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Hillingdon SuDS Design & Evaluation Guide

Detailed

Detailed Design 9.10.3.3 Wetland & pond planting The biology of ponds and wetlands is similar, but not identical. One definition suggests that ponds have around 75% open water and wetlands around 25%. The planting requirements are very similar. Wetland habitats are very sensitive to invasive plants and therefore unless the SuDS are part of an enclosed urban situation native wetland plants should be used in planting proposals and should be obtained from an accredited source with confirmation that the aquatic nursery is free from alien and invasive species. Autumn and winter planting of wetland plants often fails to establish well and they tend to be uprooted by water or wind. Plant in spring or early summer wherever possible. Where wetland plants are being used where people are often present e.g. housing, visually attractive native plants can be selected to enhance acceptability by the community. Flag iris (Iris pseudacorus) and Purple Loosestrife (Lythrum salicaria) are examples of plants that add attractiveness to waterside planting. Wetland and pond planting design criteria: Wetland plants can be divided into 3 ■■ Selection of aquatic plants should categories: normally be native, and a mix of emergent ■■ emergent plants that tend to grow and spreading plants. vertically around the edge and into the water depending on its depth ■■ In urban design some ornamental planting may be justified but not where there is a 121 ■■ spreading plants that tend to grow horizontally around the edge and into the risk of direct links to the natural environment. water depending on the depth ■■ water plants that grow in the water column either anchored by roots or free floating. These plants are usually planted at 5 or 8 plants per square metre or as a linear edge to wetlands. Wetland plants grow vigorously in spring and through the summer with growth slowing as autumn approaches. Design Note: Reedmace (also called Bulrush or Typha latifolia) can seed rapidly on exposed mud edges. This colonizing plant should be considered a potentially dominating weed until a diverse plant community is established. London Borough of Hillingdon SuDS D & E Guide © 2018 McCloy Consulting & Robert Bray Associates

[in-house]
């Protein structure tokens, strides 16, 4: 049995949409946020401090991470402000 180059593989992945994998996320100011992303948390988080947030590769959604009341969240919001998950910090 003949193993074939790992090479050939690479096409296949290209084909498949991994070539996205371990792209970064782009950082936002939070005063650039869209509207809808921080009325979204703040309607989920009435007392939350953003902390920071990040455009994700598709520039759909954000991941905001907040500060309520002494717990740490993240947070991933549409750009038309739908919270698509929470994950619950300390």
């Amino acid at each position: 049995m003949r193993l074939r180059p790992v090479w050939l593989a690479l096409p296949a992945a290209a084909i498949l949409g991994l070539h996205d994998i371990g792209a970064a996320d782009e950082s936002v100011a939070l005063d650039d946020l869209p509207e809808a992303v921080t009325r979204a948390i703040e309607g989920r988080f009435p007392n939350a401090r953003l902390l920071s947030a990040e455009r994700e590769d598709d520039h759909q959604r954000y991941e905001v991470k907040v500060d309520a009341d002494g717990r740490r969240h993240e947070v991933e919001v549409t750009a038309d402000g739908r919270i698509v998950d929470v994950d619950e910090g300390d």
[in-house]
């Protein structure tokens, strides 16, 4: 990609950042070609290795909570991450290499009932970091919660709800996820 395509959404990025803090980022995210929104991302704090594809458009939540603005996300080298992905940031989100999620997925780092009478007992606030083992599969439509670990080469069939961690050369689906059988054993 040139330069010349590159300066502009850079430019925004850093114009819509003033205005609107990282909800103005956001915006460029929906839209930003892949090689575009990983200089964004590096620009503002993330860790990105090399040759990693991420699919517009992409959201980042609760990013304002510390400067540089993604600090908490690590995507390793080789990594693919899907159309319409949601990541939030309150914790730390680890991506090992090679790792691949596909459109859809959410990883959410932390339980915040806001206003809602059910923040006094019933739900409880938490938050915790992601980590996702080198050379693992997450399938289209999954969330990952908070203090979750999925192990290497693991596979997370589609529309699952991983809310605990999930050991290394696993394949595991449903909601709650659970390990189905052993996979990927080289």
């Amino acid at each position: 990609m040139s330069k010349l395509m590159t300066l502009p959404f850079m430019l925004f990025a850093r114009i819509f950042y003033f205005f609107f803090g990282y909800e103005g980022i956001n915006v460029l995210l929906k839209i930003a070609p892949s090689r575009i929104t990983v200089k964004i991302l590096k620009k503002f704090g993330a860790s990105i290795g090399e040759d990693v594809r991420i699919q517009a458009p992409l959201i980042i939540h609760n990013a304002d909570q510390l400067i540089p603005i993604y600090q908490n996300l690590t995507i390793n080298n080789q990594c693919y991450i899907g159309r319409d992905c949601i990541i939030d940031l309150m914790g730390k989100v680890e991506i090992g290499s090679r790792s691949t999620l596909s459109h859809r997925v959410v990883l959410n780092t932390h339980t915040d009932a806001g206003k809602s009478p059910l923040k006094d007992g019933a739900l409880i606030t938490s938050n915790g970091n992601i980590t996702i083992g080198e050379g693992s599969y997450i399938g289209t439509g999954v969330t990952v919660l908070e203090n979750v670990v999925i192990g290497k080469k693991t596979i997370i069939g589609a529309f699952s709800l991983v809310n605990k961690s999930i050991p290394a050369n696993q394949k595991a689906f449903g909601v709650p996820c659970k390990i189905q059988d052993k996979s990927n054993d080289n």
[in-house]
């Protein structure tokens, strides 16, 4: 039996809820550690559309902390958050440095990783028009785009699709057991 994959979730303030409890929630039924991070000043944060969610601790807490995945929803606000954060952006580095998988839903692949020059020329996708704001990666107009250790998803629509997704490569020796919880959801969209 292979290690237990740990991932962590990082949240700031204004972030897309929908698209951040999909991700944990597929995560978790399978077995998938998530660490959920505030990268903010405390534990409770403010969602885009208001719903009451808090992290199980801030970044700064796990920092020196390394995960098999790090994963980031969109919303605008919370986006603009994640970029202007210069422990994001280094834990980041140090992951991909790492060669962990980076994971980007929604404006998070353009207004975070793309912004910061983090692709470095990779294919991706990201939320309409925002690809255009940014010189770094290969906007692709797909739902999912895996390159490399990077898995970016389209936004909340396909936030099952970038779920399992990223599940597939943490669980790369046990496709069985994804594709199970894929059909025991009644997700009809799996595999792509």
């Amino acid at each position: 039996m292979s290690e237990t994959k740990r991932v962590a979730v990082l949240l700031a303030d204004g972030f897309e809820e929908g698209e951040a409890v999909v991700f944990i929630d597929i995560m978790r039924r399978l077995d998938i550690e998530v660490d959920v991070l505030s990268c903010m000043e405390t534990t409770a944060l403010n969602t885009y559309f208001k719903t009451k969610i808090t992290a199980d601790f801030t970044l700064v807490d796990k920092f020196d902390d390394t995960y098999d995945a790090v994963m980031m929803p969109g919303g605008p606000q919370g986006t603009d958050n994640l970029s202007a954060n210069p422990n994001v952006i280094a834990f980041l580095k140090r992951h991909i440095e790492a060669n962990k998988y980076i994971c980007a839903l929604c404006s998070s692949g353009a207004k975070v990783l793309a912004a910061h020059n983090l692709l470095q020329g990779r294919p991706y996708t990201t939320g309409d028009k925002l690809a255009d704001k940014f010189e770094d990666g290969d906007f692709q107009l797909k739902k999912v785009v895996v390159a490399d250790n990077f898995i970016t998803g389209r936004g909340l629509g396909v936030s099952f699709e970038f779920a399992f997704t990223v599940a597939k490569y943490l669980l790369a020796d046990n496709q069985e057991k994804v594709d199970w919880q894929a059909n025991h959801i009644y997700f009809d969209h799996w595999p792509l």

9.10.3.4 A place for trees and shrubs in the SuDS landscape Trees provide a number of functions specific to the SuDS landscape, as well as providing a great number of other natural benefits. Design criteria: ■■ ■■ Ensure sufficient space for crown spread and root growth. Allow healthy SuDS vegetation below by ■■ using a tree with a light foliage and avoid weeping or suckering varieties. Give preference to a small or pinnate leaf type that will degrade easily, to avoid smothering the vegetation below and to reduce the risk of blockage to inlets or outlets. Detailed Design 9.10.3.5 Green & blue roof planting Green roofs are now a familiar technique for managing rainfall. The blue roof is a development of the green roof whereby it is used for collecting and storing rainfall ‘at source’, on the roof. Drainage layers can exacerbate drought conditions, particularly on a pitched roof. Shallow soils of 50-80mm depth are also prone to plant failure due to drought conditions. A greater depth of soil permits a stronger plant community and greater absorption of rainfall. Soil depth should ideally be nominally 100mm or deeper to maintain healthy plant growth. Design criteria: ■■ ■■ ■■ ■■ Plant choice should be appropriate for the proposed depth of growing medium. Plant choice should be appropriate for the proposed use and desired character. Plant choice should be drought resistant. Plug planting is normally at 20-30 plants per square metre. 122 Ruskin Mill Horsely, Glos. Greenroof with gravel edge and rainchain. Design Notes: A biodiverse native wildflower mix can be combined with plug planting at between 8-16/m 2 . A greater depth of soil permits a stronger plant community and greater absorption of rainfall. London Borough of Hillingdon SuDS D & E Guide © 2018 McCloy Consulting & Robert Bray Associates

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